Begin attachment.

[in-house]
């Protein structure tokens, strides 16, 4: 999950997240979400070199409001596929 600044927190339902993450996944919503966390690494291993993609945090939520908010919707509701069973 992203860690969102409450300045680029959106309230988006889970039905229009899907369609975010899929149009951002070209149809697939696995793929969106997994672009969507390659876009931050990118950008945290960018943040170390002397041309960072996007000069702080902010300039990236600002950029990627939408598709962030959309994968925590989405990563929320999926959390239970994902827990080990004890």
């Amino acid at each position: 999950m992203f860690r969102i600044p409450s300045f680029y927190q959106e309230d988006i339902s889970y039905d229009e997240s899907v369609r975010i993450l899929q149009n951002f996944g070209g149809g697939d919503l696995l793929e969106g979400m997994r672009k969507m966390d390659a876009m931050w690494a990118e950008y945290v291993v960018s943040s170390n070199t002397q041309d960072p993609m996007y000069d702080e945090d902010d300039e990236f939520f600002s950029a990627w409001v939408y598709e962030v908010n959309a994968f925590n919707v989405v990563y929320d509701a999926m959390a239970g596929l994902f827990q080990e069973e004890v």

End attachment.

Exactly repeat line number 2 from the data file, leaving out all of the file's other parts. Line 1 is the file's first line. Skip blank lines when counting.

């Protein structure tokens, strides 16, 4: 999950997240979400070199409001596929 600044927190339902993450996944919503966390690494291993993609945090939520908010919707509701069973 992203860690969102409450300045680029959106309230988006889970039905229009899907369609975010899929149009951002070209149809697939696995793929969106997994672009969507390659876009931050990118950008945290960018943040170390002397041309960072996007000069702080902010300039990236600002950029990627939408598709962030959309994968925590989405990563929320999926959390239970994902827990080990004890």